Does Your Marketing Comply With Intellectual Property Laws?

Small businesses and nonprofits often have little (or no) marketing budget, relying instead on Do-It-Yourself promotions. Kudos to those with the time and talent to do so, but be aware of intellectual property laws if you do.

Small business owners and nonprofits have an obligation to understand basic intellectual property law; or at least be aware of it and know when to ask questions. Willful ignorance is not an excuse to misappropriating someone else’s intellectual property.

What is intellectual property?

In very, very general terms, it is a creation for which you can obtain a patent, trademark, or copyright and for which you can receive legal protections that limit how and when others can use it. Example of intellectual property you encounter daily are logos, slogans, book jackets, published writings (including blogs), artwork, and even the design of your cereal box or shape of your shampoo bottle.

What actions infringe on someone’s intellectual property rights?

  • Using a business name or product name that is already owned by another​. Before you launch a new business or product, you should investigate whether you have the legal right to use your intended business name or product name. With billions of companies and products, your preferred name may already be used by another.
  • Using photos and artwork without permission. It is so simple to go to the internet and find the perfect image for your marketing materials. Unfortunately, you cannot snap that image onto your marketing materials or website unless you have the owner’s consent (which often involves purchasing rights to use the image).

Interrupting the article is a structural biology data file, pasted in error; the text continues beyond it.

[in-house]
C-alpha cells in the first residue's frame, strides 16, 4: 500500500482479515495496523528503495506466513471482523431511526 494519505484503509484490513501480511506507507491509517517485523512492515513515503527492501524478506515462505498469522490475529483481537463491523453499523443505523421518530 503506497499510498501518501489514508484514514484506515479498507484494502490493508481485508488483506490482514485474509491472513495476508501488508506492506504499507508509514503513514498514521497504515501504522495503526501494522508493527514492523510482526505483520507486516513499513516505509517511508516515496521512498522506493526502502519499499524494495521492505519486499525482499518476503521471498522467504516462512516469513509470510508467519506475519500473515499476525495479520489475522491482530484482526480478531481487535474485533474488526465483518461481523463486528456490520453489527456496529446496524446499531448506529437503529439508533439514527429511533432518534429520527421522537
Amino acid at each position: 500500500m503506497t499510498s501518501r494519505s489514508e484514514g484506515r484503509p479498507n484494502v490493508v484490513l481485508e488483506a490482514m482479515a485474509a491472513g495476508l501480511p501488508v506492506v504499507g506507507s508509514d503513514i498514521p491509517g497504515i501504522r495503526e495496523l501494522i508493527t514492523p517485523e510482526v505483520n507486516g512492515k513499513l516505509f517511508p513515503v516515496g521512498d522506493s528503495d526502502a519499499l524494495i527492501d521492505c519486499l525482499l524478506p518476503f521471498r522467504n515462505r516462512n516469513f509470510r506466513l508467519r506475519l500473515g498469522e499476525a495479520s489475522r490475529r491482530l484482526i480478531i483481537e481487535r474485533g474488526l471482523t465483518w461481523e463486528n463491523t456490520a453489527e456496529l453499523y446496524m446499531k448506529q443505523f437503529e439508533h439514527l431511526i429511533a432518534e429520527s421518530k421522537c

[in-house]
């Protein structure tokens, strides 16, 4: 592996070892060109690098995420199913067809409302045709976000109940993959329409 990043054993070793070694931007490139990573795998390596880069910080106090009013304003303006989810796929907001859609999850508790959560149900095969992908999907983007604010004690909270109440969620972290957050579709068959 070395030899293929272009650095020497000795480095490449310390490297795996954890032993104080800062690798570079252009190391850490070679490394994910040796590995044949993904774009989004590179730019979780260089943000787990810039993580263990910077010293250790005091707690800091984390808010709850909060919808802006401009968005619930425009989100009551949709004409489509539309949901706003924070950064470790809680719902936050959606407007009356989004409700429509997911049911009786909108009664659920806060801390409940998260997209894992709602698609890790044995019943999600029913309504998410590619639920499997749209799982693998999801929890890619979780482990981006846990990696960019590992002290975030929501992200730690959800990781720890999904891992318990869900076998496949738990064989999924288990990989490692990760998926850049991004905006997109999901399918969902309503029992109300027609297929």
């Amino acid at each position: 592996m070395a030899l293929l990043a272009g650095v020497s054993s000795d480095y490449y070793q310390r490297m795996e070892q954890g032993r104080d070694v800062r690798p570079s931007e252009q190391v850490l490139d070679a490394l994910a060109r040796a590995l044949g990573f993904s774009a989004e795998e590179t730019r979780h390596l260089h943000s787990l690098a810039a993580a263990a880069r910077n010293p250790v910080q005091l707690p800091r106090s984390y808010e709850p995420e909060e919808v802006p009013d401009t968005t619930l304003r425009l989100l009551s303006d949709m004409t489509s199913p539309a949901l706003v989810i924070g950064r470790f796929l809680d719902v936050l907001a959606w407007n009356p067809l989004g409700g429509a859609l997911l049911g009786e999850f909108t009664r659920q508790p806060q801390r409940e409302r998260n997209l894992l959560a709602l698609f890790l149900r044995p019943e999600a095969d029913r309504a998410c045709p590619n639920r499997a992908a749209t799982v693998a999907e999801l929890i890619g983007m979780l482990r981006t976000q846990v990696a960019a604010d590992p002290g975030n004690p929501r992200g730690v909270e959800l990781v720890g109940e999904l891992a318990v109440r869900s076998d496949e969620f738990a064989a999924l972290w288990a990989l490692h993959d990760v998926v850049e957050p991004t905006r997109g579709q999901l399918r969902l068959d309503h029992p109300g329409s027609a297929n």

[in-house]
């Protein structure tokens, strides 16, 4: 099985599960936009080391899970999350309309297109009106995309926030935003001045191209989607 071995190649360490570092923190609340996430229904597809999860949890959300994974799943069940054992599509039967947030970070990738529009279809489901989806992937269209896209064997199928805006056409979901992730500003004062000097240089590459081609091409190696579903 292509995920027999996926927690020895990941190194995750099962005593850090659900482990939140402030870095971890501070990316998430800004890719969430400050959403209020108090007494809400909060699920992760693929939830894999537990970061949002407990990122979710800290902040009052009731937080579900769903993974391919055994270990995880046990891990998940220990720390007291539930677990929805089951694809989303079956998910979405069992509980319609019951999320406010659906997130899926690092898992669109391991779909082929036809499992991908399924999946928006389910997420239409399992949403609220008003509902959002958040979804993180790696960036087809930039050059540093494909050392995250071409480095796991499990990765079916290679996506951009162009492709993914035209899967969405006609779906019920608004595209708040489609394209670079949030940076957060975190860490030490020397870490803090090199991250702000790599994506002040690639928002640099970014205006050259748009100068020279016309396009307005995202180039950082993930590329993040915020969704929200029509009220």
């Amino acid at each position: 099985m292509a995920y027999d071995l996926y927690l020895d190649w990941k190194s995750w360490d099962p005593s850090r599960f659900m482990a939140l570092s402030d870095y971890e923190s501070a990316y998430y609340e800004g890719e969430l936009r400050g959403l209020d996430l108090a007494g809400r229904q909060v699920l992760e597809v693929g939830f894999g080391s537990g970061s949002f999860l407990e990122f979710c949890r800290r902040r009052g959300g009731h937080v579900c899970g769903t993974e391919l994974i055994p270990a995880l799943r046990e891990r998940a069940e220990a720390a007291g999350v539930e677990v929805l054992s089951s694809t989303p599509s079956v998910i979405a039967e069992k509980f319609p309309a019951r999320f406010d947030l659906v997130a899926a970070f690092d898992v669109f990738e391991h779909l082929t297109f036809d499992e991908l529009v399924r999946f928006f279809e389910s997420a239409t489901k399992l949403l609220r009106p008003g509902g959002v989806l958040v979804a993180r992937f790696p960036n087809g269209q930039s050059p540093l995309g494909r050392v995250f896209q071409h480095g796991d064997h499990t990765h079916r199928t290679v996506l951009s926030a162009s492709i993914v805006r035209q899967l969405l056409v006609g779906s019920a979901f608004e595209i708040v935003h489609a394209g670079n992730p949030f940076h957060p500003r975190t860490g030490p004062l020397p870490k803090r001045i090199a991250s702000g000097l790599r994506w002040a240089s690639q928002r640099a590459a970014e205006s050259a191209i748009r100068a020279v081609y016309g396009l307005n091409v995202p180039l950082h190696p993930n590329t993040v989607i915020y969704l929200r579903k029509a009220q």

• Plagerizing. Remember that word from high school? Written works enjoy copyright protection upon publication, even publication on the internet. This means you cannot plagiarize or “borrow” someone else’s written words, be it a blog post, book, brochure, or whatever. There are also instances in which quotes and parodies can infringe upon someone else’s copyright. The same thing goes for music. “Borrowing” snippets of music for your ad campaign without consent and without payment could cause you a legal and financial headache.

Creating a logo/slogan/product that is a little too similar to someone else’s. Logos, slogans, and product designs can enjoy intellectual property rights. If you design your own logo, slogan, or product, you should consult with an attorney to ensure you do not violate someone else’s property rights. You could lose a lot of time and money having to redesign your logo or slogan and replace all of your marketing materials, should you be found to infringe on another’s property.

These are just three common examples. ​There are many, many more ways to infringe (accidentally or intentionally) on another’s intellectual property. It is worth the small cost of professional advice to ensure your marketing materials do not violate another’s property rights.

Think of this: if you spent a lot of time and money developing a protectable work, you would be upset to find others using it, distributing it, and even making money from it without your consent.

Lastly, remember to take the steps necessary to also protect your intellectual property (which will be discussed in a future post).

About Christine Jarzab Kuntz

Cynthia Gonzalez PA Employment Law
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